Object Design's ObjectStore PSE Pro for Java is a native Java-persistent object database (PSE stands for Persistent Storaget Engine). It allows running Java objects to save and restore state. The differences between the Pro' release and the general release involve the ability to simultaneously access databases and to recover databases.
ObjectStore PSE Pro is aimed mainly at the Java application programmer. Its object-oriented database provides an alternative option to JDBC, which is likely its main competitor.
ObjectStore PSE Pro will work with any Java Virtual Machine - it's 100% native Java. I evaluated it with the Microsoft SDK for Java 1.5 on a Windows 95 notebook.
Installing ObjectStore PSE Pro was simple: an InstallShield with no options and adding two zip files to my CLASSPATH. The documentation is all in HTML format and all on-line. The API is all documented with javadoc so it will be a familiar format for most users. The user's guide is fairly straightforward and easy to follow (unlike some HTML manuals that are forever linking you all over the place and have no coherent path through them).
To use PSE Pro, you must compile your source code normally and then run a post-processor on the resulting classes, which makes them persistence-capable. This step is a bit of a pain, but straightforward if you are using a command-line SDK. If you are using an IDE (e.g. Symantec Café, SuperCede, Microsoft Visual J++, etc.), this is somewhat more complicated and requires environment-specific workarounds to run the post-processor. The post-processor creates a new directory hierarchy, a mirror of the actual one, which contains the new class files. You must ensure that the Virtual Machine's CLASSPATH references the mirrored persistence-capable hierarchy in order to run properly.
There are some pitfalls to the post-processor scheme: all classes must be pre-processed, even if they are not to be persistence-capable, and all objects must be consistent with each other. If your build environment is time-dependency'-based, this should be easy to achieve since the make-utility will look after it all for you. If you, however, make things manually or using a script, you could be in for some trouble using this product.
Security limitations on applets really get in the way of this product. Object Design would like people to use ObjectStore PSE Pro as a Web-based database, but the Java security model prevents applets from reading/writing local files. Internet Explorer and Netscape 4.0 are able to work around this using signed applets. As far as I can tell, PSE is only currently useful for writing Java applications or for very targeted Web applications where the users will all be using Microsoft Internet Explorer or Netscape 4.0. I'm sure that within 6 months enough users will be using a new enough browser that this security limitation will be effectively removed and local database applications will be possible. Object Design has included an appendix detailing the steps required for making your Applet trusted (and thus work with Internet Explorer or Netscape 4.0).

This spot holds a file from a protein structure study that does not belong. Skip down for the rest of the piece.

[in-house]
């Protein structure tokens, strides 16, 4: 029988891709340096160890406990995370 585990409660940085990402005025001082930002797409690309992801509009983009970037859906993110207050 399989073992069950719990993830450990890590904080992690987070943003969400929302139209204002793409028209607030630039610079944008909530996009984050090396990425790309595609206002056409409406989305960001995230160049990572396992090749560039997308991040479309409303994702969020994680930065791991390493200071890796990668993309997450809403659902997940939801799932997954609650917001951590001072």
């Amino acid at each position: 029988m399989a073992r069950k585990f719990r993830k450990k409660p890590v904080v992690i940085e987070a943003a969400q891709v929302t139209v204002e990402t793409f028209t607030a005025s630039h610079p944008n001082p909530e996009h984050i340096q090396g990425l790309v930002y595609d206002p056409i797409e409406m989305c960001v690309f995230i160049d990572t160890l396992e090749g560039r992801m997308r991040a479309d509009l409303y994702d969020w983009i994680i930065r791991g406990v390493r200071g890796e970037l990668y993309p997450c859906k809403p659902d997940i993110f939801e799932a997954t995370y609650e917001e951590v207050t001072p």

There are eight samples included with PSE Pro. The simplest, pcount, demonstrates a simple Web page hit counter implemented as a persistent integer in Java. Using the simple size metric of number of semi-colons (borrowed from C), this file is 27 statements long, an indication of how simple using the PSE library is. The most complicated example, OSDraw, implements an applet with persistent storage for an image based on the object-shapes drawn upon a canvas. The simplicity of these examples shows the wisdom of the post-processor approach: There are no changes required to the source code for an object to become persistence-capable. Compare this with trying to rewrite all the objects themselves to understand persistence and you will see what I mean.
This product seems very well executed. It is obvious to me that Object Design has a competent technical staff working on it. Unfortunately, I think that the Java security model will limit the product's usefulness in the short term. I also believe that a standards-based approach (JDBC) might be a better way to go. However, Object Design has some powerful partners - Symantec will be bundling PSE with Café, as will Asymetrix with SuperCede and Borland with JBuilder. Microsoft and Netscape have both licensed PSE. Given that Netscape will be bundling PSE with Communicator, this could be an attractive technology to choose for storing preferences and information on the client machine since much of the code will already be there.
ObjectStore PSE Pro may be obtained directly from the company at their Web page. You may also download an evaluation copy from their Web site (http://www.odi.com).
About the Author
Don Bowman is a software designer with a startup company in Ontario, Canada. He has worked with Java on HP-UX and Windows 95 environments. Don can be reached at [email protected]